25 September 2020

J.M.W. Turner, and the shelf of memory


    Evening Prayer Brunswick Heads, 20 September, 2020, oil on canvas board, 30 X 25 cm

This study is from a few nights ago. This past week we have been blessed with hazy evenings which pleases me to work from. The air has a lot of salt in it, unlike the clear and polished skies which require a rich pigment. Colours used on these evenings are broken even more so than usual so as to unify the relationships with greater subtly. 

This one I liked immediately so I suddenly stopped work on it. I knew it was finished at just the precise moment that it was. As I can easily overwork paintings I am always attentive to the tiny bell inside which gently rings as if in a large cathedral. I can often ignore these moments in the middle of work, but here at least, I am grateful I didn't. After all, does one need to be in a cathedral to hear God?

It is rare when I finish something that I think to myself: "that was really good" without falling down the next day. Usually though, the really great things "I cannot  see" for even weeks or months later on, but this was the exception.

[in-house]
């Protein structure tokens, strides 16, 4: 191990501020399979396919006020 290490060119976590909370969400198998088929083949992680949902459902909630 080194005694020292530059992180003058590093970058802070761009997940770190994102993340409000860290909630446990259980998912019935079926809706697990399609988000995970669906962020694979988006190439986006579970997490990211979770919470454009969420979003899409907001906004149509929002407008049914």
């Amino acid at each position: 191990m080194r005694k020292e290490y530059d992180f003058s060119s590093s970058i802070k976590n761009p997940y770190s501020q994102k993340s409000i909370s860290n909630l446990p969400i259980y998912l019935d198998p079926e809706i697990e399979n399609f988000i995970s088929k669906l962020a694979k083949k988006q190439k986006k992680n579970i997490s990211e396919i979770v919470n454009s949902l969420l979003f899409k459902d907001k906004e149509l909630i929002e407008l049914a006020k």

This image reminds me of one of my heroes J.M.W. Turner. I wasn't thinking of him at the time but now I see it so obviously, not only because he still haunts my palette but my daydreams as well. If a writer keeps his favourite authors on a small shelf above his writing desk, then a painter houses his heroes in his paintbox. Memory is everything, I think to myself, every day.

As I have written many times here, Turner's watercolours of the British coastline, along with the Venice lagoon have been seared into my visual memory yet I never think of all this while I am working.  

"Just another day, another dollar" as my uncle Morty used to say.

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